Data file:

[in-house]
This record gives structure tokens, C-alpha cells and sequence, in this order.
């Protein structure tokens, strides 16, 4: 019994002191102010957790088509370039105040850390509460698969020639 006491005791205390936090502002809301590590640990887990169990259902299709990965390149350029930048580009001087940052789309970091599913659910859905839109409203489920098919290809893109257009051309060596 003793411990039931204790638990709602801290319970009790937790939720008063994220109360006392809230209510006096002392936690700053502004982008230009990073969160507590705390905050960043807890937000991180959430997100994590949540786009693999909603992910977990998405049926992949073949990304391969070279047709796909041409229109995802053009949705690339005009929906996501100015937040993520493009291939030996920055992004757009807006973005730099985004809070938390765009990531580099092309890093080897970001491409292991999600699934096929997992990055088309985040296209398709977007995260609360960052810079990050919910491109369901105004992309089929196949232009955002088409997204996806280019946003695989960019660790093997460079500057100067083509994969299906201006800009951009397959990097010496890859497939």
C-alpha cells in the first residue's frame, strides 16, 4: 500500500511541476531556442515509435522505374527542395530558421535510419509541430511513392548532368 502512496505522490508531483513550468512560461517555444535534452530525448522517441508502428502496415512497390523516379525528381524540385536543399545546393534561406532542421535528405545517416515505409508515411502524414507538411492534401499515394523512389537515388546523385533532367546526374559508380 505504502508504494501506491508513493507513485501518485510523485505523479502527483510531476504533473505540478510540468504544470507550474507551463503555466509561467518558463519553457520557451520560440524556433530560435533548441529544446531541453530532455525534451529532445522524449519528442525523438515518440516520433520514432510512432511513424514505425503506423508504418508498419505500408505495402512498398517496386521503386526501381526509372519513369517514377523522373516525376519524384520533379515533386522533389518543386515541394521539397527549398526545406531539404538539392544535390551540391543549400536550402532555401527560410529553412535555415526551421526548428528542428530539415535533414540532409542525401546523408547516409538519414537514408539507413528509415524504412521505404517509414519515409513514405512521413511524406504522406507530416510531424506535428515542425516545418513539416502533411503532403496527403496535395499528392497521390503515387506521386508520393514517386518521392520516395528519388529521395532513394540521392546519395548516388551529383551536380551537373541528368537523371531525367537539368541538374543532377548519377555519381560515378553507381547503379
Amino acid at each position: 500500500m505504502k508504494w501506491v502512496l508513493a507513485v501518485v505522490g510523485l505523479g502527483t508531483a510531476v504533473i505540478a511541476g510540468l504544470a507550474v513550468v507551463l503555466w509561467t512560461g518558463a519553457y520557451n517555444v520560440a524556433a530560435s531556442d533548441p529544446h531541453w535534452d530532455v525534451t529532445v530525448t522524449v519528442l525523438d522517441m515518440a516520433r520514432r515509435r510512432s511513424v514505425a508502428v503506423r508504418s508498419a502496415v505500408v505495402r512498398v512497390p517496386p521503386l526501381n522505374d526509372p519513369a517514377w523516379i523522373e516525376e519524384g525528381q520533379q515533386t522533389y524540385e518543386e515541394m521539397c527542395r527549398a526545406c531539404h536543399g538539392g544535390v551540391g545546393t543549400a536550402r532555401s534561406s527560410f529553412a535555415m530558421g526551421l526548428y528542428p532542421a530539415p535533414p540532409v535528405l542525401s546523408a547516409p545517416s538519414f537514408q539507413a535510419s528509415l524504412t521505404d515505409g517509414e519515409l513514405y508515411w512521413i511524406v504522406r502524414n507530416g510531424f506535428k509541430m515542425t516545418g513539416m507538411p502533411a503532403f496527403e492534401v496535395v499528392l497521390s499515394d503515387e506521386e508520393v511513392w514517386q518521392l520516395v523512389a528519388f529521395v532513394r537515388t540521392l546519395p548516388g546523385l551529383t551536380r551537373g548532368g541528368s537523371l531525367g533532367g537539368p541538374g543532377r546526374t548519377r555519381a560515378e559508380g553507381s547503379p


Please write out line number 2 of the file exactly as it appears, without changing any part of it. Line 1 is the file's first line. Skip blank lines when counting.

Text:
This record gives structure tokens, C-alpha cells and sequence, in this order.